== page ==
Aaron Bergman

Wiki Contributions


aaronb50's Shortform

Effective Altruism Georgetown will be interviewing Rob Wiblin for our inaugural podcast episode this Friday! What should we ask him? 

The unthinkable urgency of suffering

You're welcome and thanks for the comment. I too want to preserve what is good, but I can't help but think that EAs tend to focus too much on preserving the good instead of reducing the bad, in large part because we tend to be relatively wealthy, privileged humans who rarely if ever undergo terrible suffering. 

The unthinkable urgency of suffering

Yes, I believe things would change a lot. Hopefully we can find some way to induce this kind of cognitive empathy without making people actually suffer for first hand experience.

The unthinkable urgency of suffering

Yes, this was a bit puzzling for me. Good to see it redeemed a bit. I could see the post being disliked for a few reasons:

  • An image of EA as focused on suffering might be bad for the movement
  • It's preaching to the choir (which it definitely is)

Anyway, thanks for the reassuring comment!

Should Effective Altruists Focus More on Movement Building?

Thanks for all those references. Don't know how I missed the 80,000 page on the topic, but that's a pretty big strike against it being ignored. Regarding your second point, I largely agree but there are surely some MB interventions that don't require full-time generalists. For example, message testing and advertising (I assume) can be mostly outsourced with enough money. 

Should Effective Altruists Focus More on Movement Building?

Thanks so much for the feedback - just edited with the improved formatting. Regarding your thoughts:

  • Point well taken that MB likely receives a higher proportion of hours. However, it still seems plausible that its share of hours is too low; there a lot of people with full time positions dedicated to direct work (though insofar as these people are earning a salary for themselves that they'd have to earn in some position, not all of this time can be thought of as being spent on an EA cause unless we discount their salary from the 'donation' side of things). Also, seems that a reason that the main forms of MB are cheap is because MB isn't well-funded. If AI safety was underfunded, the main forms of AI safety work would be cheap too.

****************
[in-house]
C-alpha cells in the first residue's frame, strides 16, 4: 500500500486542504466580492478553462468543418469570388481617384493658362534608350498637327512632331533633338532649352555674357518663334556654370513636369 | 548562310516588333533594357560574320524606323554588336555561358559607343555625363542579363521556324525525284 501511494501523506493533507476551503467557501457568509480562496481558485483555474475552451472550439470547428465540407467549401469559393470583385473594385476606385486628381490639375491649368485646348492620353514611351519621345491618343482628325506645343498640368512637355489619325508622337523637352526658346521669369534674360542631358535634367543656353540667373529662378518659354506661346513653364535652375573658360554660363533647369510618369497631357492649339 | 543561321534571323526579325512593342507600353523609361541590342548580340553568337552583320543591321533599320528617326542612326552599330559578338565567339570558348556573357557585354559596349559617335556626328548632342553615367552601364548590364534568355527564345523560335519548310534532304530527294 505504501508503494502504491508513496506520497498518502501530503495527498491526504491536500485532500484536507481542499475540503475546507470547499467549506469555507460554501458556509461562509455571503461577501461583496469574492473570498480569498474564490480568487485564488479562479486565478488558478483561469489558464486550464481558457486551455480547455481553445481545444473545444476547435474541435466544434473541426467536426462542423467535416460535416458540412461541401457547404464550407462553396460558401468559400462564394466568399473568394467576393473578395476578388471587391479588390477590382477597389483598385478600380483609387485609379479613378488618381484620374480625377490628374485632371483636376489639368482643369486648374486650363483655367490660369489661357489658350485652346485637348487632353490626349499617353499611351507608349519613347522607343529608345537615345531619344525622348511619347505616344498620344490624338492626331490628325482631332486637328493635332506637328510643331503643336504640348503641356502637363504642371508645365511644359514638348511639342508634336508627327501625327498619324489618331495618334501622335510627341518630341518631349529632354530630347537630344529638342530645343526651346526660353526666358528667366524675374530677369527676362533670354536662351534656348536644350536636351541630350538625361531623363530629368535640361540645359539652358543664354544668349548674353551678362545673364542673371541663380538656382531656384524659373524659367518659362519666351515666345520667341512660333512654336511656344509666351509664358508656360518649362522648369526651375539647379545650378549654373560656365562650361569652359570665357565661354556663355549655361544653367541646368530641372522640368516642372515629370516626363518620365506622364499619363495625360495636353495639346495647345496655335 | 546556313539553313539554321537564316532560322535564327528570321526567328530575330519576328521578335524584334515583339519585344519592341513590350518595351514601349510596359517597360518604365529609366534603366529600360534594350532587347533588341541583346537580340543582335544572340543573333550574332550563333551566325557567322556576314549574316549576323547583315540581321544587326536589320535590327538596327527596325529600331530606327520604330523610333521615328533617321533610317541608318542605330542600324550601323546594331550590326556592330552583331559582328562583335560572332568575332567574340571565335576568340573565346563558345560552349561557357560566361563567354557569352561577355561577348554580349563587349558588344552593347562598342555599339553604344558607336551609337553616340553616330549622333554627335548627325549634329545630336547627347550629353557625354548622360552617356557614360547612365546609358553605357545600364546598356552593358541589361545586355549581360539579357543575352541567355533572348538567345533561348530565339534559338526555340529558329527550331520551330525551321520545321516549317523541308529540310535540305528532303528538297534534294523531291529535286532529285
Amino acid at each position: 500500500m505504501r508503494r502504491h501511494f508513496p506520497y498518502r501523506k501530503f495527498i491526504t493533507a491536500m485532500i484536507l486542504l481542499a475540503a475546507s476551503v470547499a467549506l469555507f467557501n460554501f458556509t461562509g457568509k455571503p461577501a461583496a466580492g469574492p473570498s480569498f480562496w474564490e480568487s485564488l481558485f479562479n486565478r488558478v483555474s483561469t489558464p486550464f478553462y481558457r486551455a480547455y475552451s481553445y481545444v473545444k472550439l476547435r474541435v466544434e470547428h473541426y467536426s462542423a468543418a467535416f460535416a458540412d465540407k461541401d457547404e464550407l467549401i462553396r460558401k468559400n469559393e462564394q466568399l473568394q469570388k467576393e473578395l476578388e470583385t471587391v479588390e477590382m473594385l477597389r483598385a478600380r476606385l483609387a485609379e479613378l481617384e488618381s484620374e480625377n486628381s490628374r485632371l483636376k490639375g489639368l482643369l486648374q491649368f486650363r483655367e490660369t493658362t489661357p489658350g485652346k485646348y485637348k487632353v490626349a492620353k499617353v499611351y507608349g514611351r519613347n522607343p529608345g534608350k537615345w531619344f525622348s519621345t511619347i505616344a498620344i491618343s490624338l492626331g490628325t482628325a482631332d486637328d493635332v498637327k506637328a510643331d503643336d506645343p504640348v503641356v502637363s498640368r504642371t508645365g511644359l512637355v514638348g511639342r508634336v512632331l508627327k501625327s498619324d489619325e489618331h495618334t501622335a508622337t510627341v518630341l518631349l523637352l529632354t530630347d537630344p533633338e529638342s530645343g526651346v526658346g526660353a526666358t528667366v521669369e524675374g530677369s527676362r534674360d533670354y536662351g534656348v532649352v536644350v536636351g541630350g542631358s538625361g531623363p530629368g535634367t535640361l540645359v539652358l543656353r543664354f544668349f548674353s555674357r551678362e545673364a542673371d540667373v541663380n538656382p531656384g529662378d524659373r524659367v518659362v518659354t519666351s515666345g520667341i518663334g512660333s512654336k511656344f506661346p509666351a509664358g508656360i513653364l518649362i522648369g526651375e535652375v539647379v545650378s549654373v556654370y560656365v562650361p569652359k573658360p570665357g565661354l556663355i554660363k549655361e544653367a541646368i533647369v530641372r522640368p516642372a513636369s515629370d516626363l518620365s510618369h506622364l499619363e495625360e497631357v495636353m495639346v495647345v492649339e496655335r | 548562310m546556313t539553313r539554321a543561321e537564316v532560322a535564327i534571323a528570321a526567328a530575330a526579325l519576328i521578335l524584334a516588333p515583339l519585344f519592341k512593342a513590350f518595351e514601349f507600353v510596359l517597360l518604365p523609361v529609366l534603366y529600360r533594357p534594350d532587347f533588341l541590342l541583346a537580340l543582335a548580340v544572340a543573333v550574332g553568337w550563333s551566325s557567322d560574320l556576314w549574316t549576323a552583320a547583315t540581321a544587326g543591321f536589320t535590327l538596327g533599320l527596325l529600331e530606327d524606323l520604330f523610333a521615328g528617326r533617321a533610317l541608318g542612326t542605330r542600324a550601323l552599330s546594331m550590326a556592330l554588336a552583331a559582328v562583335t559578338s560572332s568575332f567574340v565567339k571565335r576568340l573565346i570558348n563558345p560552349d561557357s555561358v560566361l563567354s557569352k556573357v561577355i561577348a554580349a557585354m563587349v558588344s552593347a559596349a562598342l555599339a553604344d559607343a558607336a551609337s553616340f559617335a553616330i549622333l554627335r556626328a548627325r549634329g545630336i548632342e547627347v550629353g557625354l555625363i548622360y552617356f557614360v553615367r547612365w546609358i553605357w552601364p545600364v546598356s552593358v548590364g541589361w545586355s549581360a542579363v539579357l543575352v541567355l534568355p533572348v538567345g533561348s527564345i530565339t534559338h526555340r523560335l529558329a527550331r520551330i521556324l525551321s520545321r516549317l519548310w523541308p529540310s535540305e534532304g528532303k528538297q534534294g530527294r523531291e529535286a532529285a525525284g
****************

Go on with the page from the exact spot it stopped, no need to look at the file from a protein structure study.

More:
• Seems perfectly reasonable that the 80k podcast, etc. should consider entertainment, non-EA engagement, and similar considerations. That said, an unintended consequence might be that people like me get the wrong impression that more experienced folks have concluded that MB isn't super important/neglected/tractable. 
  • Yeah, the 10 vs 4 utils/dollar example might have been misleading and I agree with your point. One thought: perhaps this might be a sort of coordination problem, where it isn't rational for an individual to fund MB in isolation, but everyone would prefer that everyone give more funding to MB if they could coordinate. Haven't given this idea much thought though.
  • Good point that non-MB work has a sort of MB 'externality.' This has to be balanced against the obvious ways that MB helps direct causes.
  • Probably shouldn't have used the Future Perfect example, as it was fallacious to think that funding was its main constraint. Thanks for the correction.  
EA Forum Writing Workshop on Monday

Will the Zoom be recorded for those of us unable to join live? If so, would you be willing to post the link as a comment under this post?

Reducing long-term risks from malevolent actors

Another type of intervention that could plausibly reduce the influence of malevolent actors is to decrease intergenerational transfer of wealth and power. If competent malevolence both (i) increases one's capacity to gain wealth and/or power and (ii) is heritable, then we should expect malevolent families amass increasing wealth and power. This could be one reason that the global shift away from hereditary monarchies is associated with global peace (I sense that both of these things are correct, but am not positive).

For example, North Korea's Kim family is almost certainly malevolent in the way that this post describes, and the country's political structure enables this family to continually keep power.

On a broader scale, larger estate taxes and other economic policies to decrease wealth transfer might have a similar effect.